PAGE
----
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WINSTON-SALEM, North Carolina (Reuters) - A North Carolina legislator has been appointed to serve as mayor of the state's largest city of Charlotte two weeks after the previous mayor resigned following his arrest on corruption charges that included accepting bribes.
State Senator Dan Clodfelter will be sworn in on Wednesday. Charlotte hosted the 2012 Democratic Party National Convention.
The city council chose Clodfelter, 63, on Monday night to complete the two-year term of former mayor Patrick Cannon, charged by U.S. prosecutors in March of taking more than $48,000 in bribes from undercover FBI agents posing as commercial real estate developers and investors wanting to do business in the city.
Cannon, a Democrat who was elected as mayor in November and previously served on the city council, also accepted a trip to Las Vegas and use of a luxury apartment in Charlotte, prosecutors said. He waived a preliminary hearing and remains free on bond.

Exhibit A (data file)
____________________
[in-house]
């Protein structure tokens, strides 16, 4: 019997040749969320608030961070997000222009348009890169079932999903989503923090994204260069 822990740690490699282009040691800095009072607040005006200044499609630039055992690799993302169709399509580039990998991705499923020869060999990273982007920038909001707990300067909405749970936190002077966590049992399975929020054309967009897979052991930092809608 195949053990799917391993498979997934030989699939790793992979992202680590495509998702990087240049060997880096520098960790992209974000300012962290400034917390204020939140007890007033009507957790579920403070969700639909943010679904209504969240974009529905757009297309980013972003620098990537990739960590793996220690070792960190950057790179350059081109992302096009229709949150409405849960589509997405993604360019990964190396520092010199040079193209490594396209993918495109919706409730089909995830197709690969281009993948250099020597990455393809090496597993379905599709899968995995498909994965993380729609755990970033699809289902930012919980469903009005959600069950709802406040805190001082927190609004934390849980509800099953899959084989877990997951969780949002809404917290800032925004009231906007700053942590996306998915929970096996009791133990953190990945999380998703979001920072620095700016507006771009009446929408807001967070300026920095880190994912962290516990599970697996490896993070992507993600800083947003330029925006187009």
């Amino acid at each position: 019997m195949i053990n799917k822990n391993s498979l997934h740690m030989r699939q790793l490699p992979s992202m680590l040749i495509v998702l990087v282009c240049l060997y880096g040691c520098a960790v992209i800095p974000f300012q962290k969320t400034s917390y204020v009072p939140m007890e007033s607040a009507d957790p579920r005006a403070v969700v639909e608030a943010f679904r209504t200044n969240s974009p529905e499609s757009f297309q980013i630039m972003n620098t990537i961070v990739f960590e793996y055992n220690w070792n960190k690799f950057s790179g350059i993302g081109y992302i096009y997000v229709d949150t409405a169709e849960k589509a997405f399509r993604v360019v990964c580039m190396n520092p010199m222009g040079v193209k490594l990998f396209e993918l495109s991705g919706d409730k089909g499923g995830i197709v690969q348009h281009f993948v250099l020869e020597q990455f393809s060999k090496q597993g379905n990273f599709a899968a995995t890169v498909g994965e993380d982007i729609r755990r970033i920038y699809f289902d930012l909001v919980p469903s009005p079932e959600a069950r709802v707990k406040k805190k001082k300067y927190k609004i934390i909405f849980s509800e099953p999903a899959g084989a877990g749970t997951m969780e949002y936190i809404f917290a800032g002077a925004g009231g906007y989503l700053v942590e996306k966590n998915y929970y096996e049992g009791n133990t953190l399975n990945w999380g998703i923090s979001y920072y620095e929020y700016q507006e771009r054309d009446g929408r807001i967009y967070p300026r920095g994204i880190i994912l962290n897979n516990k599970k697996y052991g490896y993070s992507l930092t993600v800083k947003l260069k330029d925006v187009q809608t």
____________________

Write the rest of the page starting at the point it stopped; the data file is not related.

Clodfelter, also a Democrat, will finish the term that ends in December 2015 and becomes the city's fourth mayor in a year.
Another former mayor, Anthony Foxx, resigned last year after being tapped by President Barack Obama to lead the U.S. Transportation Department. The city council then selected one of its members to finish Foxx's term before Cannon's election.
The city said Clodfelter would resign from his seat in the state Senate, where he has served since 1999. A Rhodes Scholar with a law degree from Yale University, he sat on the Charlotte City Council from 1987 to 1993 and still practices law at a private firm in the city.
Reporting by Colleen Jenkins; Editing by Scott Malone and Grant McCool